Costa Cruises Cuts Fuel and Water Use by 5%
Costa Cruises, a cruise line and travel company based in Europe, has cut fuel and potable water consumption by five percent during the fiscal year starting in December 2007, according to its fourth Sustainability Report, reports Breaking Travel News.
Fuel consumption per mile traveled was decreased from about 356 kg in 2007 to 339 kg in 2008 with an equivalent reduction in the amount of CO2 produced. The company achieved the reduction through several energy-saving measures including the use of ecological silicone-based coatings on the ship’s hull and by educating the crew and guests about electricity conservation.
The cruise line also cut its consumption of potable water by five percent per person on board the ships through the use of desalination plants that reduced capacity from 240 liters in 2007 to 228 liters in 2008.
Costa Cruises also increased its “special waste” (cooking oil, used batteries, neon lamps, photo developing fluid) recycling to 30 percent in 2008, up from 26 percent in 2007. The recycled waste was used to produce energy or new materials, according to the report. The cruise line was also able to cut the quantity of paper, plastics, glass and metal used per person per day by 8.5 percent to 7.56 liters in 2008, down from 8.2 liters in 2007.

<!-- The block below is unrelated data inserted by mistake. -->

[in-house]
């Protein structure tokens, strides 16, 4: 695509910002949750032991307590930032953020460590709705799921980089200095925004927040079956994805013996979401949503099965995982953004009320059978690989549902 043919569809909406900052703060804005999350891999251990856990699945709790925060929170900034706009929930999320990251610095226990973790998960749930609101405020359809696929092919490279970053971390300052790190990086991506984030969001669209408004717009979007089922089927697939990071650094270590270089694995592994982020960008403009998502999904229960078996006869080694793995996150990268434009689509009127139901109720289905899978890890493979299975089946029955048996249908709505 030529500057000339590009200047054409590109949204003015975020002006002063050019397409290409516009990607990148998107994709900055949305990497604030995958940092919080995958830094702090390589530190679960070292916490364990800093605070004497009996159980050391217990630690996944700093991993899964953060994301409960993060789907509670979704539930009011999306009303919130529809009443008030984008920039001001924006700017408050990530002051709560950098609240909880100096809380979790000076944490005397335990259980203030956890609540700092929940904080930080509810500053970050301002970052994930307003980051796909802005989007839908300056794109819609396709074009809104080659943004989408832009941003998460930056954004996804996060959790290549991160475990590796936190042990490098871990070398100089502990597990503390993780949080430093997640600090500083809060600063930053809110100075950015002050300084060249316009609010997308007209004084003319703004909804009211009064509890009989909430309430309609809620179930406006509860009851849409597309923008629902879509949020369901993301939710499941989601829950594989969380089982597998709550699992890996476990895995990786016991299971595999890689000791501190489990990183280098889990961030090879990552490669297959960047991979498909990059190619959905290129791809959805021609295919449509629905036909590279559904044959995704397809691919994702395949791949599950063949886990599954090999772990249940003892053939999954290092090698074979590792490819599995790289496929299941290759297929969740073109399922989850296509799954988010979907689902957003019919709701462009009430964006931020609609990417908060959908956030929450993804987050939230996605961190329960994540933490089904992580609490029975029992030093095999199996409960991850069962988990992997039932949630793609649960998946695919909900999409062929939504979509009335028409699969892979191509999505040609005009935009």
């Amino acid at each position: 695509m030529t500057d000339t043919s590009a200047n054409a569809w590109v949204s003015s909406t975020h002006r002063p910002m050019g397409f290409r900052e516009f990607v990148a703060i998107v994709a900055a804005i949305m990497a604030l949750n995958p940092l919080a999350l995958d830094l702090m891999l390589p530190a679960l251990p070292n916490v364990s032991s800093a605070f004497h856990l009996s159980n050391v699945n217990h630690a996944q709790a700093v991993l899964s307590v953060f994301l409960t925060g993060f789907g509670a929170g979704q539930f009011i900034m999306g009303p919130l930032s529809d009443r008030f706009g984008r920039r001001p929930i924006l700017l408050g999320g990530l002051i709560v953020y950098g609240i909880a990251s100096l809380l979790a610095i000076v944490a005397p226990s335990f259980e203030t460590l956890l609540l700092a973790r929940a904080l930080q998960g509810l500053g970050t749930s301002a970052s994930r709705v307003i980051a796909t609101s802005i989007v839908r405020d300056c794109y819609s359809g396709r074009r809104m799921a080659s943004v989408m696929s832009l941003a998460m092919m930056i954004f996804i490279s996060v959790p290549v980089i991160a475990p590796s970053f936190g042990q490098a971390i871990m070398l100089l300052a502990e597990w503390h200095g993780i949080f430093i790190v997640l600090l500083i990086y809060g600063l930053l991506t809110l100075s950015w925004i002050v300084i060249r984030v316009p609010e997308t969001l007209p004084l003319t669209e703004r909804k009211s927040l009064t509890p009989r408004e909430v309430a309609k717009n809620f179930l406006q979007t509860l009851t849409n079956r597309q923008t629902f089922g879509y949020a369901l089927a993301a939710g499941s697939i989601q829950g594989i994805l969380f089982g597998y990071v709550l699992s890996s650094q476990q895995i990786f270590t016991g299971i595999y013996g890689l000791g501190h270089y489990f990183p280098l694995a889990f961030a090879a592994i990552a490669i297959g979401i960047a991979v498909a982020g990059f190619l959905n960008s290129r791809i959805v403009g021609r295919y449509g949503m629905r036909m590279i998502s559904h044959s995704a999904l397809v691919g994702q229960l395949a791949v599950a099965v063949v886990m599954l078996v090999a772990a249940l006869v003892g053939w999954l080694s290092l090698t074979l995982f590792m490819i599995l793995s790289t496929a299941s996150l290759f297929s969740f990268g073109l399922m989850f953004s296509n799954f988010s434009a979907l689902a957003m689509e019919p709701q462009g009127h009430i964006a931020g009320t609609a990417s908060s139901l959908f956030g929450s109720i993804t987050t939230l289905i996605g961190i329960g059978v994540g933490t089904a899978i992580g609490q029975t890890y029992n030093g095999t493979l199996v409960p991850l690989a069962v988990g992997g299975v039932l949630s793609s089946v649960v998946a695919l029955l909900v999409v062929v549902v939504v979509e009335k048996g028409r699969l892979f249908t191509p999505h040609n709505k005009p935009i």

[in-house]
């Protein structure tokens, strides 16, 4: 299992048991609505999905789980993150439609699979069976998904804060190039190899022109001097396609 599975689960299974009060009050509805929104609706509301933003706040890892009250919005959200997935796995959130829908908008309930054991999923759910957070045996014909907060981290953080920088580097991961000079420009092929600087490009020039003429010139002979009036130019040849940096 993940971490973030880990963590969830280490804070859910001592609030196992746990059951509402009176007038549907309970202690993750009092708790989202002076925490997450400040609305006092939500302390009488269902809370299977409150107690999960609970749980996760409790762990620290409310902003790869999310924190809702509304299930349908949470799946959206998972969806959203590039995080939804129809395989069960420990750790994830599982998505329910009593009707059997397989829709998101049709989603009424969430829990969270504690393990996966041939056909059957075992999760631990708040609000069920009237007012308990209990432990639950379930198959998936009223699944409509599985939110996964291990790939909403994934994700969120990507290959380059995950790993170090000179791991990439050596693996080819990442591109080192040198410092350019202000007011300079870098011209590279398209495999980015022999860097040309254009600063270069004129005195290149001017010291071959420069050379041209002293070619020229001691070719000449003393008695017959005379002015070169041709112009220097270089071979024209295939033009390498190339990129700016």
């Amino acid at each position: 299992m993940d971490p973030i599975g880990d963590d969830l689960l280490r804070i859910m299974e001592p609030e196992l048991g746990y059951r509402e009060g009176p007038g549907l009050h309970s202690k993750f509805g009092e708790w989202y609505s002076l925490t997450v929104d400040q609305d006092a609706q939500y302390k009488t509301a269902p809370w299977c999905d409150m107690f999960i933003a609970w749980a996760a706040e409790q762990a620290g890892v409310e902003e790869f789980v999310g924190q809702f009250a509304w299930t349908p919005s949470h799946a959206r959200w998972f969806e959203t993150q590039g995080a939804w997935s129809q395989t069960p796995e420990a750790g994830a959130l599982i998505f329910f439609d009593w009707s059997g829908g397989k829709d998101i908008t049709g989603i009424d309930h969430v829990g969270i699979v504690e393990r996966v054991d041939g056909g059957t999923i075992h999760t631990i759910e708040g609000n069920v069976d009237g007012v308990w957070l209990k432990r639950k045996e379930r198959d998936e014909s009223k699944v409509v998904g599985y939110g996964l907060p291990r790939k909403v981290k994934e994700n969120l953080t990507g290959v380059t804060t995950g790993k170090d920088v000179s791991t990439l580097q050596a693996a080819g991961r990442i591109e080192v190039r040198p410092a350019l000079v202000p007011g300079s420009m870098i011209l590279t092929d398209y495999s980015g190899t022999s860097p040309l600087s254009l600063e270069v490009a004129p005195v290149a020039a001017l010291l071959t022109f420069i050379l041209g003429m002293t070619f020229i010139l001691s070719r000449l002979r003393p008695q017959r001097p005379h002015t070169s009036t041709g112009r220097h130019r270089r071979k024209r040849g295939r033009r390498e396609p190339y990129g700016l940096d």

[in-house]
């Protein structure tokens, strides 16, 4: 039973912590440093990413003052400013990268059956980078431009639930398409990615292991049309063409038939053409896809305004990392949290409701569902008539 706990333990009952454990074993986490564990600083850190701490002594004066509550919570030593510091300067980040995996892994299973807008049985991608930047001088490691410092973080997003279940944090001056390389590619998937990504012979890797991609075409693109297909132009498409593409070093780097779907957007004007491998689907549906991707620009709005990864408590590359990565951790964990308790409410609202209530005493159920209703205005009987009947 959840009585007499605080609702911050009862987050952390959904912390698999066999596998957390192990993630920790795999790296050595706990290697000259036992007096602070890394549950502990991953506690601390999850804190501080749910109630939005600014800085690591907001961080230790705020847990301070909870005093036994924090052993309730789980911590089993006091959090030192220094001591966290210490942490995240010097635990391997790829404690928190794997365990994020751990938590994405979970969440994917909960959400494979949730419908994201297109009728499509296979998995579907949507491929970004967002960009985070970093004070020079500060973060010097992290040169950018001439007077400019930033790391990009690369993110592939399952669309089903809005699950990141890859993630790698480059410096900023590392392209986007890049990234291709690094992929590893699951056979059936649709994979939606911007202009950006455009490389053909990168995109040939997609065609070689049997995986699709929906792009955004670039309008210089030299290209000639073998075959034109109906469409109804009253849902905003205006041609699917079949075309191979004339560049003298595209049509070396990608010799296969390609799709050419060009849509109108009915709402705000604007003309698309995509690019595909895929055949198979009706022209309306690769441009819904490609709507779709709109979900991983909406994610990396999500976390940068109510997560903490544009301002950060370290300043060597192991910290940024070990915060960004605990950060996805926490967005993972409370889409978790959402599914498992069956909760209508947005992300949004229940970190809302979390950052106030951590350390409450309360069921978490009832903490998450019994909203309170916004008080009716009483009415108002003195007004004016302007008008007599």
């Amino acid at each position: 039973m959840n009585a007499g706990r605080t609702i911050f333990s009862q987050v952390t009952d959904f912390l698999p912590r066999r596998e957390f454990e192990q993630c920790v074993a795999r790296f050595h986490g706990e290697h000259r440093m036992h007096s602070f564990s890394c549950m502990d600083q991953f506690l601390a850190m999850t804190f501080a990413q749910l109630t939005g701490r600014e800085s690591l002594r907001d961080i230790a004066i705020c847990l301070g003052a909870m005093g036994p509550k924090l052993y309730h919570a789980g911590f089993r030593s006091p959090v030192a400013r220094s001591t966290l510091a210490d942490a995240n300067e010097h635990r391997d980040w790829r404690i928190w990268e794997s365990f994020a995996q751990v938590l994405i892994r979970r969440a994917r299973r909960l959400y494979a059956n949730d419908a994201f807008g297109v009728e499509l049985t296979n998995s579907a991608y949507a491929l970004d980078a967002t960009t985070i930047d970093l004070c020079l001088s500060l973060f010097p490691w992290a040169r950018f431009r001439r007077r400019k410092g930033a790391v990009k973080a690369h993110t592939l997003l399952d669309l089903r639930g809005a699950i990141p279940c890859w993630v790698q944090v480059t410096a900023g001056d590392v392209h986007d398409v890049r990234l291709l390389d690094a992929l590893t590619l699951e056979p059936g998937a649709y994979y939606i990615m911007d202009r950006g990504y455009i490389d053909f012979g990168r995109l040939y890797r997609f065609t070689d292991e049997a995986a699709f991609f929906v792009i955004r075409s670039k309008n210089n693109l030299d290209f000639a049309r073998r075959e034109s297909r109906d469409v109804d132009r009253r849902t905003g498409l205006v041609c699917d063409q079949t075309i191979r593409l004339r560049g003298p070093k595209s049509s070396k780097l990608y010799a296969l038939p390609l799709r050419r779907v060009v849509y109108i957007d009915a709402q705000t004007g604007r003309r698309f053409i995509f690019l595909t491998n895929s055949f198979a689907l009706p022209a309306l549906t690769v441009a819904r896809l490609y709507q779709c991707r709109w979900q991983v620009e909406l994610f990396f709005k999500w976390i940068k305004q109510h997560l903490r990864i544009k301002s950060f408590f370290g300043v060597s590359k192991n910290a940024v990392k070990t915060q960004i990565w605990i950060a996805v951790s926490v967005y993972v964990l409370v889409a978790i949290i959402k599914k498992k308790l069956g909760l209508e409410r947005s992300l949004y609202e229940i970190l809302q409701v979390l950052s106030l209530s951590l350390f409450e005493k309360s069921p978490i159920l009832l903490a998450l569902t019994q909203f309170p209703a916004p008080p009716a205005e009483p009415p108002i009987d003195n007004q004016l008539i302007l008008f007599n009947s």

Costa Cruises’ is also working in partnership with WWF to protect the marine environment in four Marine Protected Areas.
The company is also redesigning its headquarters in Genoa, to transform it into one of Italy’s first buildings to produce zero CO2 emissions.
Other cruise lines including Princess Cruises, Holland America, Carnival, Royal Caribbean, Celebrity and Norwegian Cruise Line have also implemented environmental measures over the past year.
Both Princess Cruises and Holland America, for example, have ships that plug into onshore hydroelectric power while in port, which reduces the air pollution produced by idling ships. Holland America has also installed a special seawater-scrubbing emissions system to reduce air pollution, and uses a hybrid power system in its newer ships.
Royal Caribbean Cruises’ environmental efforts has translated into a four percent reduction in fuel consumption, together with cutting NOx emissions by three percent, refrigerant loss by 33 percent and onboard water consumption by six percent. The company also has cut its solid waste generation by 32 percent.
Meanwhile, in the U.S., the Alaska cruise industry is pushing to abolish a strict water-pollution rule approved by voters in 2006.
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